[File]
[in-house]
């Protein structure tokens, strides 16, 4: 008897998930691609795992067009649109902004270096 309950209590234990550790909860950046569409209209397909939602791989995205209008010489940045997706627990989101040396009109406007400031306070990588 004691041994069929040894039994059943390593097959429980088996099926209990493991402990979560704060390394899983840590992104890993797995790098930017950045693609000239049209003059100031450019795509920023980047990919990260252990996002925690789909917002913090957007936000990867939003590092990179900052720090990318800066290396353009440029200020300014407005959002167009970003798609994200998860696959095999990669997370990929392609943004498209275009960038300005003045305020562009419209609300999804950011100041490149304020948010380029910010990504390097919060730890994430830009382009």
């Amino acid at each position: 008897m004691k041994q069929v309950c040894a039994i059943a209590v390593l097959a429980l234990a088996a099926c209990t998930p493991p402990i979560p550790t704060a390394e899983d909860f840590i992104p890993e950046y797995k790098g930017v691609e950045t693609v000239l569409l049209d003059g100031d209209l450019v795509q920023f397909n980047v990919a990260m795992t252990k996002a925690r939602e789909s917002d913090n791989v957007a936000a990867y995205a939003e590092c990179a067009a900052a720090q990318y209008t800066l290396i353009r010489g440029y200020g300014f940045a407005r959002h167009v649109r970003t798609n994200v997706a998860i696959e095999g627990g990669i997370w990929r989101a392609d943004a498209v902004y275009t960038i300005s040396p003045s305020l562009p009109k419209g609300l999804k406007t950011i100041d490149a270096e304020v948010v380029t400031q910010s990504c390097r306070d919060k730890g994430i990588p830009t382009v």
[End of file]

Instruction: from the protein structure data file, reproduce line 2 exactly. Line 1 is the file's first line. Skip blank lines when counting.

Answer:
């Protein structure tokens, strides 16, 4: 008897998930691609795992067009649109902004270096 309950209590234990550790909860950046569409209209397909939602791989995205209008010489940045997706627990989101040396009109406007400031306070990588 004691041994069929040894039994059943390593097959429980088996099926209990493991402990979560704060390394899983840590992104890993797995790098930017950045693609000239049209003059100031450019795509920023980047990919990260252990996002925690789909917002913090957007936000990867939003590092990179900052720090990318800066290396353009440029200020300014407005959002167009970003798609994200998860696959095999990669997370990929392609943004498209275009960038300005003045305020562009419209609300999804950011100041490149304020948010380029910010990504390097919060730890994430830009382009």